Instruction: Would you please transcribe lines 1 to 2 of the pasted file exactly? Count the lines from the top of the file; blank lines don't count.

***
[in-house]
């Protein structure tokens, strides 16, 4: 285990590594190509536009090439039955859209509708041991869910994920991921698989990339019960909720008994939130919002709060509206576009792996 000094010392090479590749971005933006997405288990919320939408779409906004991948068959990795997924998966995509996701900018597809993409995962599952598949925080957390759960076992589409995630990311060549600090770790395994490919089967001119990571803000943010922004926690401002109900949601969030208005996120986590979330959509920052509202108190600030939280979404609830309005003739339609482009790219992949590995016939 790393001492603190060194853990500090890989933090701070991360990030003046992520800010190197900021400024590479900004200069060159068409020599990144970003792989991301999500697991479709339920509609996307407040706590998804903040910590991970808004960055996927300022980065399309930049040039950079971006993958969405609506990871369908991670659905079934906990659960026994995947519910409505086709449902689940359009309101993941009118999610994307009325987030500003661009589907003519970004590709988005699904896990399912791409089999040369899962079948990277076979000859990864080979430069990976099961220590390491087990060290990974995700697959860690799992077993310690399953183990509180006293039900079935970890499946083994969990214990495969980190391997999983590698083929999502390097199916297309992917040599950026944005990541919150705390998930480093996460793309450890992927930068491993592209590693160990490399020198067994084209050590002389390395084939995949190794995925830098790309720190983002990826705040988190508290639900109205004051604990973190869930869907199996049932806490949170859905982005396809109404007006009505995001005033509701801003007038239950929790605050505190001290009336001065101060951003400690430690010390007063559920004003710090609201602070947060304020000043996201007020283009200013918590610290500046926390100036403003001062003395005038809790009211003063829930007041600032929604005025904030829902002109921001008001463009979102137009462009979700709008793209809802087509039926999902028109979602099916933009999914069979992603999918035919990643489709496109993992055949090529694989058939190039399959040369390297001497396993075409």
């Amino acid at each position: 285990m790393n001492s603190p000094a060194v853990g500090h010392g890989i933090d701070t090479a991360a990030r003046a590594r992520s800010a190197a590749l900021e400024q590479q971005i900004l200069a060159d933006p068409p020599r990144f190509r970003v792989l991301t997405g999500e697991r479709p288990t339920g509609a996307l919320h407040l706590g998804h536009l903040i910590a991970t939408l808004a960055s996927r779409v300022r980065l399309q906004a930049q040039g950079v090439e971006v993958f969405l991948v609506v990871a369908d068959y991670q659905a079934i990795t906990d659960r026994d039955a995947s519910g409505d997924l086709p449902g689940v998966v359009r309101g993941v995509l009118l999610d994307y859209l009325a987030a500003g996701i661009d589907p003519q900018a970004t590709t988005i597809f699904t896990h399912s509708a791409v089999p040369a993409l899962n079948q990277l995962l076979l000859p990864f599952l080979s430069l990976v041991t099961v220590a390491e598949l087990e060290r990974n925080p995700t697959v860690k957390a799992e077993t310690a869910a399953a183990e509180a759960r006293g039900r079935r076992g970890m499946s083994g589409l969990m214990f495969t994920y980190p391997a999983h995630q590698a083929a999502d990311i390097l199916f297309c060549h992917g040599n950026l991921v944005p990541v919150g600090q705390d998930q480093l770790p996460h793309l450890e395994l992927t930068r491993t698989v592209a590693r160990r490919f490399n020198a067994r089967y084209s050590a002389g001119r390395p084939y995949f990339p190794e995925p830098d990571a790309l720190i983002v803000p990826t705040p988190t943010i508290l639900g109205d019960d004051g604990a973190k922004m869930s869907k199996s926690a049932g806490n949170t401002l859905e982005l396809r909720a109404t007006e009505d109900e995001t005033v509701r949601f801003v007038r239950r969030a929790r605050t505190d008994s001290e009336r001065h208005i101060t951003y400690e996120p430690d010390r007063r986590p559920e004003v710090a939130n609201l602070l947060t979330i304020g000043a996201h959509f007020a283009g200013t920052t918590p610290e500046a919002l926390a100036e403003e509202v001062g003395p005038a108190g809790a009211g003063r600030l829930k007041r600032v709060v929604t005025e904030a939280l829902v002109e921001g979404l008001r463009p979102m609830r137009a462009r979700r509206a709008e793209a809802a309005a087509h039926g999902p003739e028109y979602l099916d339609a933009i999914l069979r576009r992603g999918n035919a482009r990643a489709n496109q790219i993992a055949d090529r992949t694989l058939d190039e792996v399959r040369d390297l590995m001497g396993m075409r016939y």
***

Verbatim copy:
[in-house]
């Protein structure tokens, strides 16, 4: 285990590594190509536009090439039955859209509708041991869910994920991921698989990339019960909720008994939130919002709060509206576009792996 000094010392090479590749971005933006997405288990919320939408779409906004991948068959990795997924998966995509996701900018597809993409995962599952598949925080957390759960076992589409995630990311060549600090770790395994490919089967001119990571803000943010922004926690401002109900949601969030208005996120986590979330959509920052509202108190600030939280979404609830309005003739339609482009790219992949590995016939 790393001492603190060194853990500090890989933090701070991360990030003046992520800010190197900021400024590479900004200069060159068409020599990144970003792989991301999500697991479709339920509609996307407040706590998804903040910590991970808004960055996927300022980065399309930049040039950079971006993958969405609506990871369908991670659905079934906990659960026994995947519910409505086709449902689940359009309101993941009118999610994307009325987030500003661009589907003519970004590709988005699904896990399912791409089999040369899962079948990277076979000859990864080979430069990976099961220590390491087990060290990974995700697959860690799992077993310690399953183990509180006293039900079935970890499946083994969990214990495969980190391997999983590698083929999502390097199916297309992917040599950026944005990541919150705390998930480093996460793309450890992927930068491993592209590693160990490399020198067994084209050590002389390395084939995949190794995925830098790309720190983002990826705040988190508290639900109205004051604990973190869930869907199996049932806490949170859905982005396809109404007006009505995001005033509701801003007038239950929790605050505190001290009336001065101060951003400690430690010390007063559920004003710090609201602070947060304020000043996201007020283009200013918590610290500046926390100036403003001062003395005038809790009211003063829930007041600032929604005025904030829902002109921001008001463009979102137009462009979700709008793209809802087509039926999902028109979602099916933009999914069979992603999918035919990643489709496109993992055949090529694989058939190039399959040369390297001497396993075409």